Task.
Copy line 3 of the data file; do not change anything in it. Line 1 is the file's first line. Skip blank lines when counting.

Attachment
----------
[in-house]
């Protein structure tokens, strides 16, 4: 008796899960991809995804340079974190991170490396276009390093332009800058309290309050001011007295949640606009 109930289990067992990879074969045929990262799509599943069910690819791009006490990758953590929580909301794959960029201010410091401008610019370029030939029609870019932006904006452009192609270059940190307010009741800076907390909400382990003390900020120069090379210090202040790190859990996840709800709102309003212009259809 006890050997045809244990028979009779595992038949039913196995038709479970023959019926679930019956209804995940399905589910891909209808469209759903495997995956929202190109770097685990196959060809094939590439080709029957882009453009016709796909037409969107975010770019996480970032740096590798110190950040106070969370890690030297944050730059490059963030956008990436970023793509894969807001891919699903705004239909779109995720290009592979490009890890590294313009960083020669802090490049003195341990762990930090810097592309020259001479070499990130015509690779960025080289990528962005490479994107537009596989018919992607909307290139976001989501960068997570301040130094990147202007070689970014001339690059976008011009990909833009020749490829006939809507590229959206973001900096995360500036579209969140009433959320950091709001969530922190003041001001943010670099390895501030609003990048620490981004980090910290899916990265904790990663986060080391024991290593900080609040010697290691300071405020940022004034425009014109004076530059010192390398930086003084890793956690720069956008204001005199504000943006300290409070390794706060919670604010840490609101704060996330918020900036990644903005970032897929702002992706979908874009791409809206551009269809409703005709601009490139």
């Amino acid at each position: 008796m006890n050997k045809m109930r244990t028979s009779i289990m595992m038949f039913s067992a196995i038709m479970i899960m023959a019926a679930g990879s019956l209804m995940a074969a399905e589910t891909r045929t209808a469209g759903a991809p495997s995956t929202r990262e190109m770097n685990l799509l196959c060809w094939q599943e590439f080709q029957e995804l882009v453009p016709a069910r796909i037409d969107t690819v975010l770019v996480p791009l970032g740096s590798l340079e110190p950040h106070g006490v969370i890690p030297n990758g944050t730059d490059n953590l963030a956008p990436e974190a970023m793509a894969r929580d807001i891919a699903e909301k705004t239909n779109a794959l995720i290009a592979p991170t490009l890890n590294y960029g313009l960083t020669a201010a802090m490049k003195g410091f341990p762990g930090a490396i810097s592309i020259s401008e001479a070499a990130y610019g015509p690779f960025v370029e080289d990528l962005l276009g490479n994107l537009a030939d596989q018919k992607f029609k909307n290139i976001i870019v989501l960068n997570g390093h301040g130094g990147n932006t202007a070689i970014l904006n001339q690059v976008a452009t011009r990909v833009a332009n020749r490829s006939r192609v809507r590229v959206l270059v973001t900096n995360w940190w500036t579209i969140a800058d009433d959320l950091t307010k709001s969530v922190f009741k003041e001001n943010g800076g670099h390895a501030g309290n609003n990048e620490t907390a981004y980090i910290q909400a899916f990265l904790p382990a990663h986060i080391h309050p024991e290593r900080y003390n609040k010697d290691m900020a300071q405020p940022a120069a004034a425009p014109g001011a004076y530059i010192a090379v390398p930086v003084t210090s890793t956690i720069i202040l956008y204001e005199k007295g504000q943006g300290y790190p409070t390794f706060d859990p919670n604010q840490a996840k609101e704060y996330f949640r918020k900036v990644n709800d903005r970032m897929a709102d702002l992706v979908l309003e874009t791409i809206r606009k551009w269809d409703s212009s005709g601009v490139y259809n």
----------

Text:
């Amino acid at each position: 008796m006890n050997k045809m109930r244990t028979s009779i289990m595992m038949f039913s067992a196995i038709m479970i899960m023959a019926a679930g990879s019956l209804m995940a074969a399905e589910t891909r045929t209808a469209g759903a991809p495997s995956t929202r990262e190109m770097n685990l799509l196959c060809w094939q599943e590439f080709q029957e995804l882009v453009p016709a069910r796909i037409d969107t690819v975010l770019v996480p791009l970032g740096s590798l340079e110190p950040h106070g006490v969370i890690p030297n990758g944050t730059d490059n953590l963030a956008p990436e974190a970023m793509a894969r929580d807001i891919a699903e909301k705004t239909n779109a794959l995720i290009a592979p991170t490009l890890n590294y960029g313009l960083t020669a201010a802090m490049k003195g410091f341990p762990g930090a490396i810097s592309i020259s401008e001479a070499a990130y610019g015509p690779f960025v370029e080289d990528l962005l276009g490479n994107l537009a030939d596989q018919k992607f029609k909307n290139i976001i870019v989501l960068n997570g390093h301040g130094g990147n932006t202007a070689i970014l904006n001339q690059v976008a452009t011009r990909v833009a332009n020749r490829s006939r192609v809507r590229v959206l270059v973001t900096n995360w940190w500036t579209i969140a800058d009433d959320l950091t307010k709001s969530v922190f009741k003041e001001n943010g800076g670099h390895a501030g309290n609003n990048e620490t907390a981004y980090i910290q909400a899916f990265l904790p382990a990663h986060i080391h309050p024991e290593r900080y003390n609040k010697d290691m900020a300071q405020p940022a120069a004034a425009p014109g001011a004076y530059i010192a090379v390398p930086v003084t210090s890793t956690i720069i202040l956008y204001e005199k007295g504000q943006g300290y790190p409070t390794f706060d859990p919670n604010q840490a996840k609101e704060y996330f949640r918020k900036v990644n709800d903005r970032m897929a709102d702002l992706v979908l309003e874009t791409i809206r606009k551009w269809d409703s212009s005709g601009v490139y259809n």